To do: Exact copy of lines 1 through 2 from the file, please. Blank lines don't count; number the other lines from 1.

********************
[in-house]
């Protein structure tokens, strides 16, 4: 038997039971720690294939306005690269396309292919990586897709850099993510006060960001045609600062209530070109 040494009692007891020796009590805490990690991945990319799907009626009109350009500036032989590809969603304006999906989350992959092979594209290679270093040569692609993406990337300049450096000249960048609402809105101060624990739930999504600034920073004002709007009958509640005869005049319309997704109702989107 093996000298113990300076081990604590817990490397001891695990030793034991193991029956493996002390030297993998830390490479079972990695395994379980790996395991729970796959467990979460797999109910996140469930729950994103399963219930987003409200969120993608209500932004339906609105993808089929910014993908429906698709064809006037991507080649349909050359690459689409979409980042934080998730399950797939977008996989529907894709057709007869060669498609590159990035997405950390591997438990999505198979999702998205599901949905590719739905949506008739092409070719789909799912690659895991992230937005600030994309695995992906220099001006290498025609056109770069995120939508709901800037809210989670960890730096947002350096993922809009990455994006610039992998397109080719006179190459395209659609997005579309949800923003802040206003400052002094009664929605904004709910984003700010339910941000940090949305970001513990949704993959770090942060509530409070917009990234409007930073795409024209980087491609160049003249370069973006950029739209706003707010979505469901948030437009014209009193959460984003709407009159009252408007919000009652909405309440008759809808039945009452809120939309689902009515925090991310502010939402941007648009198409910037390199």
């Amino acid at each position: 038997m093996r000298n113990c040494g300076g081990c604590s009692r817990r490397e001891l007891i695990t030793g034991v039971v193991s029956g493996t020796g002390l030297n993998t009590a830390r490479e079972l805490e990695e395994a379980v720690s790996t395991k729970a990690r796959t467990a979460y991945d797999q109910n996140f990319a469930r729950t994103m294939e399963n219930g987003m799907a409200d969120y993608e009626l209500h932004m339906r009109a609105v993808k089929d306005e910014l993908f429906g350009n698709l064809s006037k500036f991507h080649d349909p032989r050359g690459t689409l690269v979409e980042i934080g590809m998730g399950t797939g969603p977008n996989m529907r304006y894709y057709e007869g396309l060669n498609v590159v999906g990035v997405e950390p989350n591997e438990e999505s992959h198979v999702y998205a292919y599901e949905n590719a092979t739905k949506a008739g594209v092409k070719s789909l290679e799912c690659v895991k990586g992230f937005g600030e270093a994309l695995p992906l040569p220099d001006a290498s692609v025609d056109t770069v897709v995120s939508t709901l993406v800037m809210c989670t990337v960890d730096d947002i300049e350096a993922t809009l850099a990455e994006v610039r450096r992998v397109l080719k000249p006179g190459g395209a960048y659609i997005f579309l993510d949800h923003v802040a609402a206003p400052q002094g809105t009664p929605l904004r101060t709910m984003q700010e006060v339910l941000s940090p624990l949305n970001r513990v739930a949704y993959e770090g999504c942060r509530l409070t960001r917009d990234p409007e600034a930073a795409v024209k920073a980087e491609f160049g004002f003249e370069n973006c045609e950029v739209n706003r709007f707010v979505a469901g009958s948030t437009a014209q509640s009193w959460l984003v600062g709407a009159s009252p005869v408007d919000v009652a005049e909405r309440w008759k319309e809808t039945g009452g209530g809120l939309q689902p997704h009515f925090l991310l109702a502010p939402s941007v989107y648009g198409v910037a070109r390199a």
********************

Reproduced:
[in-house]
């Protein structure tokens, strides 16, 4: 038997039971720690294939306005690269396309292919990586897709850099993510006060960001045609600062209530070109 040494009692007891020796009590805490990690991945990319799907009626009109350009500036032989590809969603304006999906989350992959092979594209290679270093040569692609993406990337300049450096000249960048609402809105101060624990739930999504600034920073004002709007009958509640005869005049319309997704109702989107 093996000298113990300076081990604590817990490397001891695990030793034991193991029956493996002390030297993998830390490479079972990695395994379980790996395991729970796959467990979460797999109910996140469930729950994103399963219930987003409200969120993608209500932004339906609105993808089929910014993908429906698709064809006037991507080649349909050359690459689409979409980042934080998730399950797939977008996989529907894709057709007869060669498609590159990035997405950390591997438990999505198979999702998205599901949905590719739905949506008739092409070719789909799912690659895991992230937005600030994309695995992906220099001006290498025609056109770069995120939508709901800037809210989670960890730096947002350096993922809009990455994006610039992998397109080719006179190459395209659609997005579309949800923003802040206003400052002094009664929605904004709910984003700010339910941000940090949305970001513990949704993959770090942060509530409070917009990234409007930073795409024209980087491609160049003249370069973006950029739209706003707010979505469901948030437009014209009193959460984003709407009159009252408007919000009652909405309440008759809808039945009452809120939309689902009515925090991310502010939402941007648009198409910037390199």